We're barely off the ferry when we encounter our first wood bison. There are 2,500 of these 1,000-kilogram beasts in the roadside Mackenzie Bison Sanctuary and we see at least 75 of them in two hours. Swarmed by masses of flies, they stroll unperturbed down the shoulder of the road, munching grass and dropping mounds of dung as cars pass close by. Several are killed every year in collisions with vehicles, so we're happy to arrive safely at our friend's apartment in Yellowknife.

Days 4, 5 and 6


Home to about 20,000 people, the territorial capital is no metropolis, but it feels like one after the long trip from Edmonton. We spend three days hiking, fishing and boning up on local history. Yellowknife's diamond boom is sending ripples through the real-estate and service sectors, inflating prices and salaries while the city negotiates with native leaders to secure more land for expansion.

The population is a mix from all over the world; the established native and white populations mingle with Armenian diamond cutters, Vietnamese restaurateurs and a clique of African cab drivers.

It's a fascinating time to visit, but Yellowknife is just a footnote on this particular trip -- the road beckons.

Day 7

Yellowknife to Checkpoint

The bison are out again as we make our way back south again to the Mackenzie Highway just west of Kakisa where a road sign tells us Vancouver is 2,725 kilometres away. This leg of our trip is much shorter than that, but the 500 clicks of gravel road directly ahead to Fort Liard seem equally daunting. There are no services, no people and seemingly no wildlife ahead.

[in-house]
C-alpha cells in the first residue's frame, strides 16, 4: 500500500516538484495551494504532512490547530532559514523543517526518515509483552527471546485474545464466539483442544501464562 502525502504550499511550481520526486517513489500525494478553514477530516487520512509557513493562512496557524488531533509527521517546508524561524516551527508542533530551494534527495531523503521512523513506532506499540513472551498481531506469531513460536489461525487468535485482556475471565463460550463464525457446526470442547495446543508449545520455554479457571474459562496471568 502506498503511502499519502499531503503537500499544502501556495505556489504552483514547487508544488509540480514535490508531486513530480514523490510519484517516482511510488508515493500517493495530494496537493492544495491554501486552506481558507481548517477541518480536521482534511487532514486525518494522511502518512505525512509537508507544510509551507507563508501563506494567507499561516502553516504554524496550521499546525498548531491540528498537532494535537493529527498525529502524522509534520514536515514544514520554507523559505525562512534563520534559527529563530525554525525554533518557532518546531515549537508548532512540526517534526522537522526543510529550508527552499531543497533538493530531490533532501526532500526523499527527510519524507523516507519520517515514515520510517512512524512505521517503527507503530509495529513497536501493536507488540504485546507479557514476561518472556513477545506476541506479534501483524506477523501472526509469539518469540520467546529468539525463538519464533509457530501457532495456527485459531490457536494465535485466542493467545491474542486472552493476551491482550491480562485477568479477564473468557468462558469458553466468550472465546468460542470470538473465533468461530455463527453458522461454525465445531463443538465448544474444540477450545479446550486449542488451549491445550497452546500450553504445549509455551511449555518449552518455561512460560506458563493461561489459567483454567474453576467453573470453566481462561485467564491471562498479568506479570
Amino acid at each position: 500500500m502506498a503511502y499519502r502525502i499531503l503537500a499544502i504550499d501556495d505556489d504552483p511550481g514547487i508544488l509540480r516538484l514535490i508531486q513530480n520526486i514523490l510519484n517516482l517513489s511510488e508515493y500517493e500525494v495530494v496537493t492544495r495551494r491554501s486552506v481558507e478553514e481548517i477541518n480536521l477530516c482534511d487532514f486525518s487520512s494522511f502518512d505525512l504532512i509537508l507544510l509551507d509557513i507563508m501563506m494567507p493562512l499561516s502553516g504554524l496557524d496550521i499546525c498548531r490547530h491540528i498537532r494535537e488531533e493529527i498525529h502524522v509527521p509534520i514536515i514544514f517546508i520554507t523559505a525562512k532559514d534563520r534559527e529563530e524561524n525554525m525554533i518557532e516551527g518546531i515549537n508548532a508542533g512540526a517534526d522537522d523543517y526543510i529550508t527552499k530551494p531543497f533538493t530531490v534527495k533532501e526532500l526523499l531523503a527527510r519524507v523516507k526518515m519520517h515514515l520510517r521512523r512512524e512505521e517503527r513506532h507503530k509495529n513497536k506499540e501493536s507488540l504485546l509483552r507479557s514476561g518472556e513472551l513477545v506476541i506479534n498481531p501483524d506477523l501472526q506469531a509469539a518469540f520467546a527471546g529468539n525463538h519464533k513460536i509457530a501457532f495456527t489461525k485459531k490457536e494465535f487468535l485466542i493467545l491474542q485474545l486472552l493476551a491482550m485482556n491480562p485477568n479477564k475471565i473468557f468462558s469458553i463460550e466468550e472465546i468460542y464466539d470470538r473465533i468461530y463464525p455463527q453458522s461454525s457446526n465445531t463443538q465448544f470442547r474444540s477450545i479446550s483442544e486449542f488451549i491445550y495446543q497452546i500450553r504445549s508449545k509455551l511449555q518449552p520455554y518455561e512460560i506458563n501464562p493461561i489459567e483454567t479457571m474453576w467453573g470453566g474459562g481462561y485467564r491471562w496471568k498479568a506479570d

After my nap and our crisis of faith, we drive through intermittent rain for a while, which teaches us to differentiate among grades of rough road. The best is dry chip seal, a quick-and-dirty replacement for pavement. The worst is wet, potholed gravel, which is slippery and jarring. It takes us nearly four hours to arrive at Checkpoint, Mackenzie's junction with the southbound Liard Highway. There is one motel option, and despite the high rate -- $100 for a tiny double -- we take it, too worn out to continue.

Finding staff must be hard in a place like Checkpoint. The clerk who takes our money may or may not be of high-school age, and the housekeeper looks younger still. Even more unusual is the trickle of guests who pull in after us: In the morning, all three vehicles in the parking lot bear Ontario plates.

Day 8

Checkpoint to the Alaska Highway